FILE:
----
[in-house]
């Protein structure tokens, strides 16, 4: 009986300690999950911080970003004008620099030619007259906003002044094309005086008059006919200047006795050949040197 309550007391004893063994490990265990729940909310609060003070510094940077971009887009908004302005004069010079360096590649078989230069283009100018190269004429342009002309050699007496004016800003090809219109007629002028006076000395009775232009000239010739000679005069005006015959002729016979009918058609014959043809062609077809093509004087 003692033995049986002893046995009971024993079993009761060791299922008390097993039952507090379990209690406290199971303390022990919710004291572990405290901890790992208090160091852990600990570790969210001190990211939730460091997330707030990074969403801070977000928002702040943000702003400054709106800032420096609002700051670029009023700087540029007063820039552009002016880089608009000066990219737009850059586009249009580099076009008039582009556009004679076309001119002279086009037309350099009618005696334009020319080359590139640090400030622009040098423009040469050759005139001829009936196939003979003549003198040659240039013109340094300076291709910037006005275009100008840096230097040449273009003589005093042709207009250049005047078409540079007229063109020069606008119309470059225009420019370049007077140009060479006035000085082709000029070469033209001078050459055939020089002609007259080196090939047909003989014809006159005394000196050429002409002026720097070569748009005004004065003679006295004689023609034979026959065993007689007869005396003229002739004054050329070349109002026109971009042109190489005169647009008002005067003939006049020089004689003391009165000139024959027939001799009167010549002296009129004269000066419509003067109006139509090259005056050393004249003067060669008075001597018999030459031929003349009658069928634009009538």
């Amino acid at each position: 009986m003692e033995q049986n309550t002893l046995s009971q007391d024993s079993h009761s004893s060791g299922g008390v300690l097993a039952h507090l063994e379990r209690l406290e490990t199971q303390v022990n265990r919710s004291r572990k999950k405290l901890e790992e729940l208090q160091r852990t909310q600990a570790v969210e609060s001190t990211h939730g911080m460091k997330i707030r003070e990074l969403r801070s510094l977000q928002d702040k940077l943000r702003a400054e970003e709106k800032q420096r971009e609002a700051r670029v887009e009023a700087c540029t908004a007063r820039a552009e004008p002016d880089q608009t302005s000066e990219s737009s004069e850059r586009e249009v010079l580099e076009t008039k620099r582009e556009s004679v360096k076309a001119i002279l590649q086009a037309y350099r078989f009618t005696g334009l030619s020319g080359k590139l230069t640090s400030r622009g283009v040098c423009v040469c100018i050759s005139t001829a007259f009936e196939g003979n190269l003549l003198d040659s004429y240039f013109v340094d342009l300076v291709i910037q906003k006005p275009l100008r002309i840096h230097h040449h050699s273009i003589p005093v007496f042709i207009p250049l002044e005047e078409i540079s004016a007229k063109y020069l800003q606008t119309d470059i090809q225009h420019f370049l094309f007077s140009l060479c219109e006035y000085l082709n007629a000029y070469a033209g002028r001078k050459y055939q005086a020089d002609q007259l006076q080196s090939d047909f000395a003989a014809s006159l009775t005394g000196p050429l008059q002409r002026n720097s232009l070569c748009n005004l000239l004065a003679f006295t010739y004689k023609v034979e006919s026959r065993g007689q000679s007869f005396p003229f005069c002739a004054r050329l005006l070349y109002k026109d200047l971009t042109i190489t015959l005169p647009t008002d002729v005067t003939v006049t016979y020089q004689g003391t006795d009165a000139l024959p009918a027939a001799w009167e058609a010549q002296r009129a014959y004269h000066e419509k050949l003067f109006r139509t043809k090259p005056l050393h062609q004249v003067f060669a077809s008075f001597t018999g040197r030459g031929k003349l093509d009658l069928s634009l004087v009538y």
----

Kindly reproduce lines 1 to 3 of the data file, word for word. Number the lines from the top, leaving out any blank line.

[in-house]
């Protein structure tokens, strides 16, 4: 009986300690999950911080970003004008620099030619007259906003002044094309005086008059006919200047006795050949040197 309550007391004893063994490990265990729940909310609060003070510094940077971009887009908004302005004069010079360096590649078989230069283009100018190269004429342009002309050699007496004016800003090809219109007629002028006076000395009775232009000239010739000679005069005006015959002729016979009918058609014959043809062609077809093509004087 003692033995049986002893046995009971024993079993009761060791299922008390097993039952507090379990209690406290199971303390022990919710004291572990405290901890790992208090160091852990600990570790969210001190990211939730460091997330707030990074969403801070977000928002702040943000702003400054709106800032420096609002700051670029009023700087540029007063820039552009002016880089608009000066990219737009850059586009249009580099076009008039582009556009004679076309001119002279086009037309350099009618005696334009020319080359590139640090400030622009040098423009040469050759005139001829009936196939003979003549003198040659240039013109340094300076291709910037006005275009100008840096230097040449273009003589005093042709207009250049005047078409540079007229063109020069606008119309470059225009420019370049007077140009060479006035000085082709000029070469033209001078050459055939020089002609007259080196090939047909003989014809006159005394000196050429002409002026720097070569748009005004004065003679006295004689023609034979026959065993007689007869005396003229002739004054050329070349109002026109971009042109190489005169647009008002005067003939006049020089004689003391009165000139024959027939001799009167010549002296009129004269000066419509003067109006139509090259005056050393004249003067060669008075001597018999030459031929003349009658069928634009009538």
């Amino acid at each position: 009986m003692e033995q049986n309550t002893l046995s009971q007391d024993s079993h009761s004893s060791g299922g008390v300690l097993a039952h507090l063994e379990r209690l406290e490990t199971q303390v022990n265990r919710s004291r572990k999950k405290l901890e790992e729940l208090q160091r852990t909310q600990a570790v969210e609060s001190t990211h939730g911080m460091k997330i707030r003070e990074l969403r801070s510094l977000q928002d702040k940077l943000r702003a400054e970003e709106k800032q420096r971009e609002a700051r670029v887009e009023a700087c540029t908004a007063r820039a552009e004008p002016d880089q608009t302005s000066e990219s737009s004069e850059r586009e249009v010079l580099e076009t008039k620099r582009e556009s004679v360096k076309a001119i002279l590649q086009a037309y350099r078989f009618t005696g334009l030619s020319g080359k590139l230069t640090s400030r622009g283009v040098c423009v040469c100018i050759s005139t001829a007259f009936e196939g003979n190269l003549l003198d040659s004429y240039f013109v340094d342009l300076v291709i910037q906003k006005p275009l100008r002309i840096h230097h040449h050699s273009i003589p005093v007496f042709i207009p250049l002044e005047e078409i540079s004016a007229k063109y020069l800003q606008t119309d470059i090809q225009h420019f370049l094309f007077s140009l060479c219109e006035y000085l082709n007629a000029y070469a033209g002028r001078k050459y055939q005086a020089d002609q007259l006076q080196s090939d047909f000395a003989a014809s006159l009775t005394g000196p050429l008059q002409r002026n720097s232009l070569c748009n005004l000239l004065a003679f006295t010739y004689k023609v034979e006919s026959r065993g007689q000679s007869f005396p003229f005069c002739a004054r050329l005006l070349y109002k026109d200047l971009t042109i190489t015959l005169p647009t008002d002729v005067t003939v006049t016979y020089q004689g003391t006795d009165a000139l024959p009918a027939a001799w009167e058609a010549q002296r009129a014959y004269h000066e419509k050949l003067f109006r139509t043809k090259p005056l050393h062609q004249v003067f060669a077809s008075f001597t018999g040197r030459g031929k003349l093509d009658l069928s634009l004087v009538y």